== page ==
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Four tree two remember Andrew
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The Monongahela National Forest issued a scoping letter on June 10, 2004, and has asked for comments on the road use permission request for Rally West Virginia. Apparently, this has energized the environmental community into responding en mass in opposition to the permission request. The comment period is until July 10, 2004.

We would appreciate you sending in comments to dispel the misperception by the environmental community that rally events are destructive to the environment, and in support of the proposed use, emphasizing your choice of any of the following points, or any other points you may see fit which are supportive of the road use request:

· Automobile rallies are not off road events. By definition, they only run on existing roads, and do not cause damage to land or roadless areas.

· Automobile rally vehicles are street legal and emissions compliant, and are muffled and subject to sound testing.

· As part of the permitting process, there is a mitigation process for any damage done to the roads used.

· Automobile rallies are a contemplated recreational use of National Forests.

· Automobile rallies provide a significant positive economic impact ? in the millions of dollars - to their hosting communities.

· In over 30 years of automobile rallies being conducted in National Forests, there has never been a finding of a significant environmental impact as a result of an automobile rally event.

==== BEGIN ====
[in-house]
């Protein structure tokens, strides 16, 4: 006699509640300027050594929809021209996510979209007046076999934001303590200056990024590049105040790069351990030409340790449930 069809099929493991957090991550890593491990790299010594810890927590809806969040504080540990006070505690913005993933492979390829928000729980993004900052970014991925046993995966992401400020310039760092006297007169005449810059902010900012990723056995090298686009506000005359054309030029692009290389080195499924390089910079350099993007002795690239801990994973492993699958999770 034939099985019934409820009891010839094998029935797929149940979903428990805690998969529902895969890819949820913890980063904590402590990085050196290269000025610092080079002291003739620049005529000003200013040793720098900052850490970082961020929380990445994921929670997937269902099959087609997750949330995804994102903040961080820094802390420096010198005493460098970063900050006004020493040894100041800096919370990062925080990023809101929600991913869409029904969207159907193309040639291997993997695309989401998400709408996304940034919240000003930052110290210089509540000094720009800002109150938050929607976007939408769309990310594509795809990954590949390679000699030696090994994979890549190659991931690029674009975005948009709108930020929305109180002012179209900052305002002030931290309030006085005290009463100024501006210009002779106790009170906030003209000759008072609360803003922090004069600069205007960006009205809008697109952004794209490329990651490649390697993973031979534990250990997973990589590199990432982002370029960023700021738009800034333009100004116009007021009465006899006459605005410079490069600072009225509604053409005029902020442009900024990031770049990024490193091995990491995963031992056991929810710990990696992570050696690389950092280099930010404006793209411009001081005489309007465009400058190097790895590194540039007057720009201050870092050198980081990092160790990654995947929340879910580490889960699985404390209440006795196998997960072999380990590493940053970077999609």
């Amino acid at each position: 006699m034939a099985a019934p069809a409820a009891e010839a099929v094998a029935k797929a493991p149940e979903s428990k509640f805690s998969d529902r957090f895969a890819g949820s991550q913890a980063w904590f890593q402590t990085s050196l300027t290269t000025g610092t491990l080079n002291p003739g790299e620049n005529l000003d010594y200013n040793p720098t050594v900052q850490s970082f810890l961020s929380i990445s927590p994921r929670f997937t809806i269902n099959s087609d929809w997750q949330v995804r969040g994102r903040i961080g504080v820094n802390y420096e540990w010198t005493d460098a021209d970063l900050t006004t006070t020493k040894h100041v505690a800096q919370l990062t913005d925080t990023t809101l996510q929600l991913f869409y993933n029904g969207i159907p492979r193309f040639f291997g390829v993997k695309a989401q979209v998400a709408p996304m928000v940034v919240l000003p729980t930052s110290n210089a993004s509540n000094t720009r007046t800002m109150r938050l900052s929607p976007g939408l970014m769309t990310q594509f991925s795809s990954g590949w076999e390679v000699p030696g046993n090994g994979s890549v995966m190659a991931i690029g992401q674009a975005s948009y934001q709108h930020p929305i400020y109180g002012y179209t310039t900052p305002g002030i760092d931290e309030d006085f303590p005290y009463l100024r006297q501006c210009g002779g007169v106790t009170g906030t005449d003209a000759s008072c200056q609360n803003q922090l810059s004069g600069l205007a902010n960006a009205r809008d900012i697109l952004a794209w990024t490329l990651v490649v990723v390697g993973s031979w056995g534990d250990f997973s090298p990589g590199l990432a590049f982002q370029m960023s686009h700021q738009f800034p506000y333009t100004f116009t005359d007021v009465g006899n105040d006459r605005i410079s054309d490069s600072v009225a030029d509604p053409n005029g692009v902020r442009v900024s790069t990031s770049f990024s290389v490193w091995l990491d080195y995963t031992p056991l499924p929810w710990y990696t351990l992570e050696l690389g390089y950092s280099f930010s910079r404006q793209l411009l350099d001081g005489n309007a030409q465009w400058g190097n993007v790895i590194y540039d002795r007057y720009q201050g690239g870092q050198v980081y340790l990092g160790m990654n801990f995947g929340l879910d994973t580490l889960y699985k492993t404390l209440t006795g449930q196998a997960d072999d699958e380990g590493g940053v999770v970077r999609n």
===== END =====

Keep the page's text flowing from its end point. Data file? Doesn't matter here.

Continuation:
· The passage of 60-80 vehicles over 30-40 miles of road over each of two days is a minimal impact in light of the 1800 miles of Forest maintained and 3600 miles of existing road in the forest. It represents use of less than 2.5% of the maintained roads in the Forest.

Please try to personalize your comments and keep them positive. You may send them by e-mail to Sara Schell with the Monongahela National Forest at [email protected]. You may also send them by regular mail to: Sara Schell, Monongahela National Forest, HC 59 Box 240, Petersburg, WV 26847.

Following is a copy of the scoping letter as published:

DECISION MEMO

Rally West Virginia and Camp Tygart USDA Forest Service, Eastern Region, Monongahela National Forest Pocahontas County, West Virginia

The Monongahela National Forest requests your comments on two requests to use national forest land, Rally West Virginia - John Shirley of Rally Promotions, LLC has requested the use of forest roads for portions of an automobile rally on September 3 and 4, 2004. The event would take place on portions of the Greenbrier and Marlinton Districts. This would be a stage rally, which is a performance form of sports car competition sanctioned by the National Auto Sport Association. The proposal includes the temporary closure of some forest roads for safety reasons. Some roads would be closed the night before the event and opened by 8 p.m. the day of the event. Other roads would be closed a few hours during the event. The national forest roads requested for use include: FR55 from State Route 84 to State Route 39, FR24, FR368C, FR135, FR235, FR233, FR227, FR92, and FR14 from Forest Road 423 to State Route 28.

Camp Tygart - The Diocese of Wheeling/Charleston operates Camp Tygart in Huttonsville, West Virginia. They have requested the use of national forest land for hiking and backpacking trips on the Greenbrier Ranger District. The following Forest Roads are requested for hiking and/or shuttle services to trailheads: FR92, FR47, FR49, FR188, FR209, FR27. The following trails are requested for hiking and backpacking: TR360 Stonecoal Trail, TR361 Whitmeadow Ridge, TR362 Crouch Ridge, TR372 Yokum Ridge.